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Oriental food marketers are testing the limits of U.S. consumers' interest in ethnic foods.

Betting that Americans are ready to go beyond soy sauce and inspired by the success of time-saving cooking sauces like Ragu Foods' Chicken Tonight, several major marketers are experimenting with Oriental products.

The jar cooking sauces feature vegetables and various flavors that, when combined with meat, create a quick one-dish meal.

Hunt-Wesson's La Choy unit, the No. 2 Oriental sauce marketer, is the first to go national, with the introduction of its four-item Stir-Fry Vegetables 'N Sauce line, including Sweet & Sour, Teriyaki, Mandarin Soy and Spicy Szechuan. The suggested retail price, $1.99 a jar, is meant to cost less than a comparable takeout meal.

"American tastes are more diversified and adventurous today," said Kay Carpenter, manager of corporate communications for Hunt-Wesson. "That's now true all across the country, whereas it used to be so only in major metropolitan areas."

A print campaign from Ketchum Advertising, Chicago, in women's magazines and a coupon drop supported the introduction in October. La Choy is currently focusing on in-store taste demonstrations.

Hunt-Wesson could soon face stiff competition. The leading Oriental sauce marketer, Kikkoman International, is testing its first cooking sauce. Uncle Ben's Foods and Hormel Foods Corp.'s House of Tsang are also testing Oriental vegetable and sauce products.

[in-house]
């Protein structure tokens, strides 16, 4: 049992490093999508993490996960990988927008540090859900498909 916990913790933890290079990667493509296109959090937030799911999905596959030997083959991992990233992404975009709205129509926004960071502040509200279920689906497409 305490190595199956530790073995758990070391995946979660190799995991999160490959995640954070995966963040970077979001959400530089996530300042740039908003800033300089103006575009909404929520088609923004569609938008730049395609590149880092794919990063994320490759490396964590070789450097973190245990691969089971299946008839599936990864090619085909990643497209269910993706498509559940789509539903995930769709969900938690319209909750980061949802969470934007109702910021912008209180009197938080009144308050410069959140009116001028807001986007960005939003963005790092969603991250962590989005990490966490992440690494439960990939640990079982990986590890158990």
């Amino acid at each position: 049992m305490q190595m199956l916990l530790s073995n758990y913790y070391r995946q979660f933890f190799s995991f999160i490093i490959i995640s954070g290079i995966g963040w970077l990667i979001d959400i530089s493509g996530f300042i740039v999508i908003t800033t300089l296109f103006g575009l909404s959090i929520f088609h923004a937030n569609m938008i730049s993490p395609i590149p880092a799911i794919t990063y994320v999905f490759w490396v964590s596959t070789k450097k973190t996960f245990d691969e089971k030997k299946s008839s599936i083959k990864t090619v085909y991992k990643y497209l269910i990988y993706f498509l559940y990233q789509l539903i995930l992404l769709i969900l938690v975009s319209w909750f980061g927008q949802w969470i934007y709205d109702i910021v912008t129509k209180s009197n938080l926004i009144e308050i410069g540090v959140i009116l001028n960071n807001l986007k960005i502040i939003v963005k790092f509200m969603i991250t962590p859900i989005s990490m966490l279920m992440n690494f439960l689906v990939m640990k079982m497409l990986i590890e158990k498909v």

The House of Tsang line is being tested in four areas: Buffalo/Albany, N.Y.; Washington/Baltimore; Denver; and Phoenix. Fla-vors include Szechuan Hot & Spicy, Tokyo Terikyaki, Hong Kong Sweet & Sour and Cantonese Classic.

Michael Takagawa, director of marketing and advertising for Kikkoman, said the products reflect major trends in American tastes: an interest in diverse ethnic foods, a need for convenience of preparation and the use of spices in place of fats or sugars.

He warned, however, that the market and grocery store shelf space are limited.

"Grocery retailing is really tight, and there isn't going to be room for everyone,"Mr. Takagawa said.

Indeed, some in the $308 million Oriental foods category, like Chun King and Lawry's Foods, have chosen not to in troduce cooking sauces de spite research showing Amer icans are looking for more elaborate ethnic food choices.

"Yes, everybody else is get ting into this, but maybe that's a good reason not to do it," said Dee Kaminsky, VP- marketing at Chun King. In stead, the company has intro duced a new, spicier line of soy sauces and seasoned chow mein noodles.

"Chinese restaurants are second only to Italian restau rants in popularity" among ethnic restaurants, Ms. Ka minsky said. "Eighty percent of Americans eat Chinese food regularly. But no one has really capitalized on the market in-home-yet."M


La Choy's Stir-Fry Vegetables 'N Sauce line touts itself as a "10-minute meal."

Top five in Oriental


Ranked by sales in food stores for the 52 weeks ended Dec. 5, 1993.

Brand Dollar sales Change

Kikkoman $63.8 million +1.3%

La Choy $29.6 million +1.8%

Lawry's $6.9 million +3.0%

Chun King $6.2 million -14.3%

House of Tsang $3.9 million +19.8%

Change compares the same period in 1992.

Source: Information Resources Inc.


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